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From the field

B'Tselem in brief + New report- March 2017


Dear Friends,

Twenty years ago, B’Tselem received a fax from the Israeli Ministry of Justice. It was entitled “Draft bill for Addressing Claims Arising from Activity of Security Forces in Judea and Samaria and the Gaza Strip (Exemption from Liability and Paying Compensation), 5757- 1997”. To our surprise, we found the document to be the draft of a new bill that would exempt the state from any obligation to compensate Palestinians in the Occupied Territories for damage caused them by Israeli security forces. 

The bill sparked vigorous opposition among jurists and human rights organizations in Israel and abroad, and it was shelved. Yet the state did not abandon its objective to cease paying financial compensation to Palestinians, and kept seeking other means to realize this goal. Over time, Israel enacted several legislative amendments, gradually broadening the existing definition of “warfare activity” - which exempts the state from paying compensation - and imposed procedural and evidentiary obstacles on potential claimants. The amendments, in conjunction with inclusive construal by the courts, made it virtually impossible for Palestinian plaintiffs to get compensation for the harm they suffered. The original bill may have been shelved, but its goal was achieved.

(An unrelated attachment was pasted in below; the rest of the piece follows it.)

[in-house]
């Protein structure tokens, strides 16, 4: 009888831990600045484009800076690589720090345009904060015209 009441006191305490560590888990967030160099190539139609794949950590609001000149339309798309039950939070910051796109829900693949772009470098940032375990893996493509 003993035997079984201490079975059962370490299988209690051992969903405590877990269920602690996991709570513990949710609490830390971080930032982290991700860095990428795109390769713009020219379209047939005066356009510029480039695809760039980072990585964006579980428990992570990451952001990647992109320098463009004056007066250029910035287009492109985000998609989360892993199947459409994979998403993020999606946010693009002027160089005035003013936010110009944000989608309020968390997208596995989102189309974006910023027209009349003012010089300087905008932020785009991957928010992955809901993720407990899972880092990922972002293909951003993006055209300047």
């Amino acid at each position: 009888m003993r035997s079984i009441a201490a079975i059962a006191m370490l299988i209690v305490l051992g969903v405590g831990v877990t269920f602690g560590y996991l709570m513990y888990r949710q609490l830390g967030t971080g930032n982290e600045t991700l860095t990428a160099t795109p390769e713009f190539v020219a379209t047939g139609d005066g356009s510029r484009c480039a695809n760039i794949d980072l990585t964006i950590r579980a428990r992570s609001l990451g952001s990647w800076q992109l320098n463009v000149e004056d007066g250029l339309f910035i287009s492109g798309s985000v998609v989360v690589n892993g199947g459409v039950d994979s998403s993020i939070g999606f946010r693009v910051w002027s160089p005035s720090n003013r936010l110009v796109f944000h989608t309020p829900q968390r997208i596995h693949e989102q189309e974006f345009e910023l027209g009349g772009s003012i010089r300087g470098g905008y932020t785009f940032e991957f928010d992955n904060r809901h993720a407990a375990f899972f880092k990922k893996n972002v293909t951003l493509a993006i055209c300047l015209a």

Watch Basmah Mansur tell her story: A mother of ten, she was hit by soldiers’ gunfire as she stood by a window in her Nablus home.

In May 2016, B’Tselem published The Occupation’s Fig Leaf, a report on the military law enforcement system. The report also explained our decision to stop referring complaints to a system which functions primarily as a whitewash mechanism while maintaining a semblance of efficient law enforcement with regard to criminal offenses. Yet Israel’s false show of justice also extends to civil matters: Theoretically, Palestinians harmed by Israeli security forces can sue for damages; in practice, few can overcome the obstacles placed in their path by the state and the courts. 

Underlying these mechanisms is the aim of enabling Israel to shirk all responsibility for harm caused to Palestinians, all the while ostensibly upholding the rule of law. This elaborate pageant, the collaborative effort of various authorities, is designed first and foremost with a view to sustaining the occupation which has been going strong for half a century. Israel seeks to minimize the cost of the occupation. We demand it be brought to an end. 

Read our new report – Getting Off Scot-Free: Israel’s Refusal to Compensate Palestinians for Damages Caused by Its Security Forces.